This month has been all about the Monty Python catchphrase 'now for something completely different' with the weather neither forecastable for more than a day and a half ahead and on many occasions radically changing with pulses of rain and intermittent dry spells racing through, usually but not always with a strong push from the Atlantic.....plus of course the infamous red sun and its Saharan dust and Portuguese forest fire smoke. It has been a month when close perusal of the rain alarm was essential for any ringing effort and we were only 'caught out' once due to a last minute decision of a large blob of rain to change direction and descend over us from south Cumbria. As implied, it was often a case of micro-siting - "that shower is going over north Morecambe, that one is going over Pilling" etc and ignoring the previous night's forecasts and trusting the early morning rain alarm
28 ringer/days was a really good ringing effort considering one of us was out of action unless another ringer was present (confined to base with knee rehab) and two of us had very limited availability as the bits of suitable weather were very short notice and usually did not allow forward planning in relation to other commitments. The other problem was the water level at Middleton knocking some ringing rides out of action, not allowing more than 2/3 nets per ringer as per available sites being too far apart for a single ringer. It was a month where Jean's regular availability at short notice was crucial to the effort.
It was also a month when the coverage of the recording area was pretty good, with the exception, perhaps ironically, being regular circuits of Heysham NR - a bit beyond the injured knees. Malcolm put in loads of footwork and Dan and Joanne covered some more obscure spots eg rewarded with the second eastern-type Lesser Whitethroat in the scrub near half moon bay car park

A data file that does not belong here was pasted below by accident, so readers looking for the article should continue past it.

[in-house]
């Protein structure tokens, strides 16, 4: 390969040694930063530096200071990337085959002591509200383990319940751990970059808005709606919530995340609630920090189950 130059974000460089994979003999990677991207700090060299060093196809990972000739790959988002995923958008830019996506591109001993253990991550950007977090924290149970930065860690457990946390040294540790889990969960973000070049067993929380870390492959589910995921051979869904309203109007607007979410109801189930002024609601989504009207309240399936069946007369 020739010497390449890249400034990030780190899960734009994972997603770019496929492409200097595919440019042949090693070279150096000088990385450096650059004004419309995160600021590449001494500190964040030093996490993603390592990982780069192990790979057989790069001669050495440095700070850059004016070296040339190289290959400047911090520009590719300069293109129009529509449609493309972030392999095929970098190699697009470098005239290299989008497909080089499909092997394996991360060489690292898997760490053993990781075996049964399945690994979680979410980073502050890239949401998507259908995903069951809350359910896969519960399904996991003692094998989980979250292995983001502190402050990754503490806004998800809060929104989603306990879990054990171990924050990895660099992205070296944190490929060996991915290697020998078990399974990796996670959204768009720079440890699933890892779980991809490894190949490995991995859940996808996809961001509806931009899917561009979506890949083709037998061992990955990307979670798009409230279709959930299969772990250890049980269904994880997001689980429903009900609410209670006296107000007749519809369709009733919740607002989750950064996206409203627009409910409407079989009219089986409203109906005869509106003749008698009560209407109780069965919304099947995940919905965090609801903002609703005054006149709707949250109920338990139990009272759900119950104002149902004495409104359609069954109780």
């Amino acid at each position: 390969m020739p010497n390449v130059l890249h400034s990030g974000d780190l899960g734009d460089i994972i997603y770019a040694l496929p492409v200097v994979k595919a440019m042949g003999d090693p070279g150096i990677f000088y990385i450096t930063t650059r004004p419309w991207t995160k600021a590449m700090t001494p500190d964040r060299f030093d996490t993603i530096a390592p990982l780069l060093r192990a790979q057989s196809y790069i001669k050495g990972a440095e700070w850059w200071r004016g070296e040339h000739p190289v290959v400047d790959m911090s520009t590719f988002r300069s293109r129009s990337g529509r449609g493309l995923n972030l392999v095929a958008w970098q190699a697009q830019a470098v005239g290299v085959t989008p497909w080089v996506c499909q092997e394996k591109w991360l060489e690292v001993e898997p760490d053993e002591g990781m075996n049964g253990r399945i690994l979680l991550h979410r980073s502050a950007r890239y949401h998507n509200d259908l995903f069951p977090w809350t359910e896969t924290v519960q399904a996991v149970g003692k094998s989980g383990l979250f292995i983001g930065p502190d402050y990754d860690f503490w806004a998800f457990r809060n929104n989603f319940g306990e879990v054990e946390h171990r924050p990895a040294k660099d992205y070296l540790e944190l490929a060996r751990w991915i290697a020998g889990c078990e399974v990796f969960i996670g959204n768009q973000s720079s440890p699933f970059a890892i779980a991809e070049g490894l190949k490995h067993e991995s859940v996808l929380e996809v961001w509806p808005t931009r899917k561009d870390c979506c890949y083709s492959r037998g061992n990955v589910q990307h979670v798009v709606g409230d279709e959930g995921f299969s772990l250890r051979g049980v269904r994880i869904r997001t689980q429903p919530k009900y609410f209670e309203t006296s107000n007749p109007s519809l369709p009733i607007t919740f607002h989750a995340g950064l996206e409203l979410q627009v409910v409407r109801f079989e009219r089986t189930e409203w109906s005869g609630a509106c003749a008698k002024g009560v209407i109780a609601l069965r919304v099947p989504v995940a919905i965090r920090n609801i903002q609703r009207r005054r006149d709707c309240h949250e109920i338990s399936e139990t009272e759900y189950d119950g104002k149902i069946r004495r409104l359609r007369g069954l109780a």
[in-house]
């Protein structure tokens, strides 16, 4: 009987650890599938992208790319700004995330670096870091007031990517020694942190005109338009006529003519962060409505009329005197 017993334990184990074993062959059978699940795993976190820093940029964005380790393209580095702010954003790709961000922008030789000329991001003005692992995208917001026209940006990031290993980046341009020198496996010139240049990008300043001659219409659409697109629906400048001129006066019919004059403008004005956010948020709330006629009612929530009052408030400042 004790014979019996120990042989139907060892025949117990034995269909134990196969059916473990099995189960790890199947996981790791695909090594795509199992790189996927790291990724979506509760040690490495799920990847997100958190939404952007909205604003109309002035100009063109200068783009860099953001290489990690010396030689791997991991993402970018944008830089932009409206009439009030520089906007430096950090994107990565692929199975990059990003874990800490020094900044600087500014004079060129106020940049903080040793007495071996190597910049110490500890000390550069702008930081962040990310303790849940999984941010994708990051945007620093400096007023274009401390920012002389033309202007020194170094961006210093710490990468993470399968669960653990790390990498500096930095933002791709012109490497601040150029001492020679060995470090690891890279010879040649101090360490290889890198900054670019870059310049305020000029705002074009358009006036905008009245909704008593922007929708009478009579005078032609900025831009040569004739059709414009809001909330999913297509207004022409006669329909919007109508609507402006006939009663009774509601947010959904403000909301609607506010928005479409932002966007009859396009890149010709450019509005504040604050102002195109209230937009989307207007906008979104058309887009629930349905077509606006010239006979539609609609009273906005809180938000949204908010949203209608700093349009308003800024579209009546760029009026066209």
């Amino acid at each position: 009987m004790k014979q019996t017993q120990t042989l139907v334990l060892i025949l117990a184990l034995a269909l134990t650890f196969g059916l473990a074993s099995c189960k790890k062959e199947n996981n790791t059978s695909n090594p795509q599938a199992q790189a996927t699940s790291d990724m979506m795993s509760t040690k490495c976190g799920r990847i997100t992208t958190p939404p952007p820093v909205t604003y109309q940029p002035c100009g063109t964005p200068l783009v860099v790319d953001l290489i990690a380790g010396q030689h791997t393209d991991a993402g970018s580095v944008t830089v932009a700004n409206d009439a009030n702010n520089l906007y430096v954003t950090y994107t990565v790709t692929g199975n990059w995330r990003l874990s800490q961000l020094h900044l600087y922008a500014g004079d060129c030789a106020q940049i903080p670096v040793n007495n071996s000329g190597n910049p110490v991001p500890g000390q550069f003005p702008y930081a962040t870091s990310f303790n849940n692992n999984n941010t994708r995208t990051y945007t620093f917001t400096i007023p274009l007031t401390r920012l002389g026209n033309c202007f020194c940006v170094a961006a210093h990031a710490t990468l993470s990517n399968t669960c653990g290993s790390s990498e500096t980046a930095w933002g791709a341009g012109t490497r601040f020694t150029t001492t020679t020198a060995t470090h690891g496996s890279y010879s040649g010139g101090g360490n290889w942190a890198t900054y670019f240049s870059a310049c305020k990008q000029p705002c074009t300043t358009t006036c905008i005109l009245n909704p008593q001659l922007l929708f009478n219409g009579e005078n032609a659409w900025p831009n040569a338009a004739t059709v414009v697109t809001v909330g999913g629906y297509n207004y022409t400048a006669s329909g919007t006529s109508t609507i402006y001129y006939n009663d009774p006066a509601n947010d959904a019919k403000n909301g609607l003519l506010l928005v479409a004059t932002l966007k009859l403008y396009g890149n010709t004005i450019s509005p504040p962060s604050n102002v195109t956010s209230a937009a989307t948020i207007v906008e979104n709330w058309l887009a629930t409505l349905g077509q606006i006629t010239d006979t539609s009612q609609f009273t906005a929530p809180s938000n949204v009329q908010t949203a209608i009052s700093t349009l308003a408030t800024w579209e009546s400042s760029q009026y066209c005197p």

Bird-wise it was just about as good as it gets, given that there were no mornings which "felt rare" with coastal murk and an easterly wind. We had a decent variety of scarce migrants for a west coast site in "rubbishy weather" and other interest such as late Common and Arctic terns
Ringing totals: 534 new birds were ringed including the following top ten: 136 Goldcrest, 68 Greenfinch, 45 Long-tailed Tit (good numbers moving through), 38 Blue Tit, 31 Coal Tit (reflecting aa decent passage considering weather), 26 Wren, 24 Redwing, 24 Goldfinch, 19 Chiffchaff, 18 Robin (only 2-3 orange breasted grey ones). More unexpected were: singles of Firecrest, eastern type Lesser Whitethroat, Brambling (first for ages) and House Sparrow! Way below par was 8 Blackcap, along with just single figures of Blackbird and Song Thrush. Note the absence of Yellow-browed Warbler - one spent three days in our usual mist net ride by the office, but on none of those Storm Brian days was a normal ringing session possible other than a single net "just to catch it" which we don't do here.
The most noticeable feature of the ringing (this whole autumn) has been the complete absence of birds ringed elsewhere. Whilst partly due to the relatively low numbers of Reed Bunting and Lesser Redpoll, it does suggest that the Goldcrests were a product of drifting south from some obscure northern Britain conifer plantation rather than via east coast ringing stations due to an influx across the North Sea. Yet the Faroes birding blog suggest there were heaps of migrant Goldcrest up there which presumably tried to head south. However, surely ringing efforts with mist nets were severely curtailed in a lot of places this month c/p the last two Octobers?
Little Egret - 5
Med Gull - ad outfalls, 2CY and 1CY following outbound ferry